I was going through physics competition problems on http://fykos.org/ when I stumbled across this one:

... The Square The Joker

The electric circuit in the image is made from the infinite number of wire-frame-squares. The next square is exactly sqrt(2) smaller then the previous. The resistance of used wire is R per one side of the largest square. What is electrical resistance between most left and most right point?

I have tried to solve it but just can't seem to get it. They've attached their solution to the same page which can be found here although it is in Czech and I can't understand it nor the mathematics behind what they're doing.


closed as off-topic by Kyle Kanos, user36790, Daniel Griscom, Norbert Schuch, ACuriousMind Feb 1 '16 at 16:41

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  • $\begingroup$ Have you used the property of the circuit that it is self-similar? $\endgroup$ – CuriousOne Feb 1 '16 at 1:52
  • $\begingroup$ @CuriousOne I'm not aware of the term self-similar, are you referring to the fact that the circuit repeats itself but with smaller dimensions? $\endgroup$ – Craig Feb 1 '16 at 2:00
  • 1
    $\begingroup$ Yes. That's the major clue to the puzzle. You only have to calculate the value of a single layer of the onion and then you can use that value, together with a scaling constant, to insert into the inside of the same onion. That will give you an equation that allows you to calculate the resistance of the whole. $\endgroup$ – CuriousOne Feb 1 '16 at 2:02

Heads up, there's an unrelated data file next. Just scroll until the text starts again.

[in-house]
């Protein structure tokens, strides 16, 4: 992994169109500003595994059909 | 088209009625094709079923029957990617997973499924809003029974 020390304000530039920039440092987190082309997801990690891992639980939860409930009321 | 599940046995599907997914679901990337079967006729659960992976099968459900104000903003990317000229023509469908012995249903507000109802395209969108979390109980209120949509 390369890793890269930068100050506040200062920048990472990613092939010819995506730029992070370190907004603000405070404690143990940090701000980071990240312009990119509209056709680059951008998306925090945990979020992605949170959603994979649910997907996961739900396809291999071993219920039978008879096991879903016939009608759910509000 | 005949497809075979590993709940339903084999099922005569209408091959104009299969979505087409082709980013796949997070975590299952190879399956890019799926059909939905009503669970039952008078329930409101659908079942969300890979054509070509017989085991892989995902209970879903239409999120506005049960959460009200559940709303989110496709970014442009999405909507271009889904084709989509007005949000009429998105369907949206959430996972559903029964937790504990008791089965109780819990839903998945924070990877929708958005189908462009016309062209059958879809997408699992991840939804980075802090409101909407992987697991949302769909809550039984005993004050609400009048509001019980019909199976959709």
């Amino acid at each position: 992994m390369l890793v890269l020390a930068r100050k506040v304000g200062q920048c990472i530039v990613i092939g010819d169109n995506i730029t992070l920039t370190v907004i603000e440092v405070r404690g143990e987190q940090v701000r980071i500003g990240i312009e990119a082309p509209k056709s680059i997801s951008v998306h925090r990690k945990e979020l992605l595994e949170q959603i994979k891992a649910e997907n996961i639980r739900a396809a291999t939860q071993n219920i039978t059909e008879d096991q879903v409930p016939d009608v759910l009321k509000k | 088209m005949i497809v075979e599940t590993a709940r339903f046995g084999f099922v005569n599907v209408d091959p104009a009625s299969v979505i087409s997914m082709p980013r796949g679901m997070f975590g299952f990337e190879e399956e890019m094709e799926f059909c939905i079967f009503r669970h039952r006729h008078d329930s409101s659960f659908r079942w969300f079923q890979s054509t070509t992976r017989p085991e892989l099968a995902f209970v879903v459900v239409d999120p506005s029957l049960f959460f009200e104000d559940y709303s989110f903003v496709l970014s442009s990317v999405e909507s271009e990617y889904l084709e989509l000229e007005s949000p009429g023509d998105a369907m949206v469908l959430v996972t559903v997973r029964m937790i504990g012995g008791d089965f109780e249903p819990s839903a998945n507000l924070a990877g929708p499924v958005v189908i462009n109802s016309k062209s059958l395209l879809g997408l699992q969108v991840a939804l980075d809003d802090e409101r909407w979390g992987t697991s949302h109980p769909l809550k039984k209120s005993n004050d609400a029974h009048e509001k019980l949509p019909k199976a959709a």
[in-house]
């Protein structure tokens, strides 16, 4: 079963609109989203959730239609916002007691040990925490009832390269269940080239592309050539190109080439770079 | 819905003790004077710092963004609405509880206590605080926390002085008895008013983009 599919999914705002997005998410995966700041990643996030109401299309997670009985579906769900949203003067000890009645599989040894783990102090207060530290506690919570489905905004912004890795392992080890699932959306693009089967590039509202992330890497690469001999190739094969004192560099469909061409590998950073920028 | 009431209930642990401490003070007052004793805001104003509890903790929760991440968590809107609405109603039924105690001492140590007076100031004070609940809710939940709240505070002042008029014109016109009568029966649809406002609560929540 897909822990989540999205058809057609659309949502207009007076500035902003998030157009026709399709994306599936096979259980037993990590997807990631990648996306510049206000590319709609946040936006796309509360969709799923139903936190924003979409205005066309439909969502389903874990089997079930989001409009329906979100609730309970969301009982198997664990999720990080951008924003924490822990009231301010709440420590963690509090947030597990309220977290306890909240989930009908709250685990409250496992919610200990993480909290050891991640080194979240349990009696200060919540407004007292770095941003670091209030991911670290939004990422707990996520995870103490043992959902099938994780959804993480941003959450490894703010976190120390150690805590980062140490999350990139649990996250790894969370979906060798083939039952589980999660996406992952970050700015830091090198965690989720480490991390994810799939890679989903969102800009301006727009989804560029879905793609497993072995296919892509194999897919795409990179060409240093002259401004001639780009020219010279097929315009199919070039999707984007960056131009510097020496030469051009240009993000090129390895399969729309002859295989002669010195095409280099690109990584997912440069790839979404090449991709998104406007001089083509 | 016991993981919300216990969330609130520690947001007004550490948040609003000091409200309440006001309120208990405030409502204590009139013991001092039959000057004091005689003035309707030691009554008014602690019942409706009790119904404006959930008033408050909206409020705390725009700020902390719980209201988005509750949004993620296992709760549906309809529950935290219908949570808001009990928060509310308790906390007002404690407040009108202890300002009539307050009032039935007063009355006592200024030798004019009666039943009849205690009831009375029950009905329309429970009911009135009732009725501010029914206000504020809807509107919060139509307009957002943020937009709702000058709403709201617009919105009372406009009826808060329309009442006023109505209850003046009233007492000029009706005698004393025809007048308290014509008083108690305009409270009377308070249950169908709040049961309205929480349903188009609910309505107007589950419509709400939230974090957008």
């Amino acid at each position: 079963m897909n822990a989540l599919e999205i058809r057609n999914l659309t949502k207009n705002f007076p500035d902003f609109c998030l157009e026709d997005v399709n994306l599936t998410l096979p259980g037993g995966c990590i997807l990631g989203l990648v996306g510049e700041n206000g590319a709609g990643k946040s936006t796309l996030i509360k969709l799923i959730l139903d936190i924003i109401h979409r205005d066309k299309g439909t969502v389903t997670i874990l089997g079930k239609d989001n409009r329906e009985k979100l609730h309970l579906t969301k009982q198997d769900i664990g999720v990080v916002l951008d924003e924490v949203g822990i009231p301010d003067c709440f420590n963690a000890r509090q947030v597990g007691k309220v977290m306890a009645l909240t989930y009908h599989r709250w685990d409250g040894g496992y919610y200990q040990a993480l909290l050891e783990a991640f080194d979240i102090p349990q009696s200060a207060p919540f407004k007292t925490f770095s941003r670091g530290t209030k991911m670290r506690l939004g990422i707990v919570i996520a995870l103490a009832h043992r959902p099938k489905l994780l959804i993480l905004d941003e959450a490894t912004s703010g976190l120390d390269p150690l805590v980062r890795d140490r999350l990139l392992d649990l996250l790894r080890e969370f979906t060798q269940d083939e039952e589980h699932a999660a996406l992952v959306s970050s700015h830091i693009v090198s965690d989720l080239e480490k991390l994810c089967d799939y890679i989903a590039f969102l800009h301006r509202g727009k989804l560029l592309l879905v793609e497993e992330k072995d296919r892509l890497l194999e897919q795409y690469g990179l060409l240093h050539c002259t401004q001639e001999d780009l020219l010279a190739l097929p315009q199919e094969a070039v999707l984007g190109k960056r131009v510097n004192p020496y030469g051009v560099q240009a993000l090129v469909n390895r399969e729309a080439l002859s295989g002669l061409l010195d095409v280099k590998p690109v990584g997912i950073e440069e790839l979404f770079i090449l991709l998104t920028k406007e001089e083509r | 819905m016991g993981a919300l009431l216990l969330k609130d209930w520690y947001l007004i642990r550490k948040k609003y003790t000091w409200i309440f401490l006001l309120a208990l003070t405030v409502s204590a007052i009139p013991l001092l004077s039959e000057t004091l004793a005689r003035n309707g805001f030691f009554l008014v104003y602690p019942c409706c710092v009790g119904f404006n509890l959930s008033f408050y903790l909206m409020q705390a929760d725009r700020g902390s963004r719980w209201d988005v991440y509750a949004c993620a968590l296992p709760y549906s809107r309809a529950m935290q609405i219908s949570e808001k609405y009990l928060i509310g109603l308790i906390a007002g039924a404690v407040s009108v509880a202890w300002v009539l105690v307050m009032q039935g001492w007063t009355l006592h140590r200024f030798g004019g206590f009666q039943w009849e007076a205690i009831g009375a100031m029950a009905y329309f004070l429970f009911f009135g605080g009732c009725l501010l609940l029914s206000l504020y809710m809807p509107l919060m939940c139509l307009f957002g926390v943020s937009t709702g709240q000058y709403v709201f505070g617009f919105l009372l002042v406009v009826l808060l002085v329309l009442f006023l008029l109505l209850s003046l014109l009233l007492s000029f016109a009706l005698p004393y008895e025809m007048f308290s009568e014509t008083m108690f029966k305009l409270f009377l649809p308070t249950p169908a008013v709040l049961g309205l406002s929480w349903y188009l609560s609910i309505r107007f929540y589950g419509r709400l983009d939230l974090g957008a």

• $\begingroup$ @CuriousOne I'm having a lot of trouble executing the whole calculating the value of a single layer and then adding the rest of the layers in with a scaling constant since I'm not entirely sure how these resistors are connected. I'm currently trying to solve it by using the fact that since it is a symmetric circuit no current will flow through the center points of this circuit so we can consider this an open circuit and disconnect all of these points. This is where I'm stuck, I understand that in just the top or bottom I have $2R_{eq}$ since it's in parallel but I can't see how to reduce it. $\endgroup$ – Craig Feb 2 '16 at 5:53
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    $\begingroup$ Hmmm... after looking at it, it seems that the thing actually completely unravels because of the symmetry. You don't even have to solve for the self-similarity, the inner part just falls out. Yes, write down the currents and voltages that you know because of the symmetry, eliminate all the connections between points on the same potential and simply solve for the resistance of the remaining circuit, which is merely series and parallel circuits. $\endgroup$ – CuriousOne Feb 2 '16 at 6:46

Google translate is a wonderful thing:

Cut and paste the solution (in parts) into Google translate. It will not be a perfect translation but it should be good enough to provide an explanation as to how to solve the puzzle.

For example here is the first paragraph:

20th edition , the role of VI . 3 ... čtverákčtverec ( 4 points , average 2.73 ; dealt with 15 students ) Fig. First wire mesh the unknown resistance. The circuit of Figure 1, formed by the merger of infinitely many wire squares , each following a √ 2 times smaller. The wire from which the circuit is made ​​, with a length equal to the biggest part Siho square has a resistance R . Determine the resistance of the circuit between the extremes Points left and right. Marek role devised Pechal:


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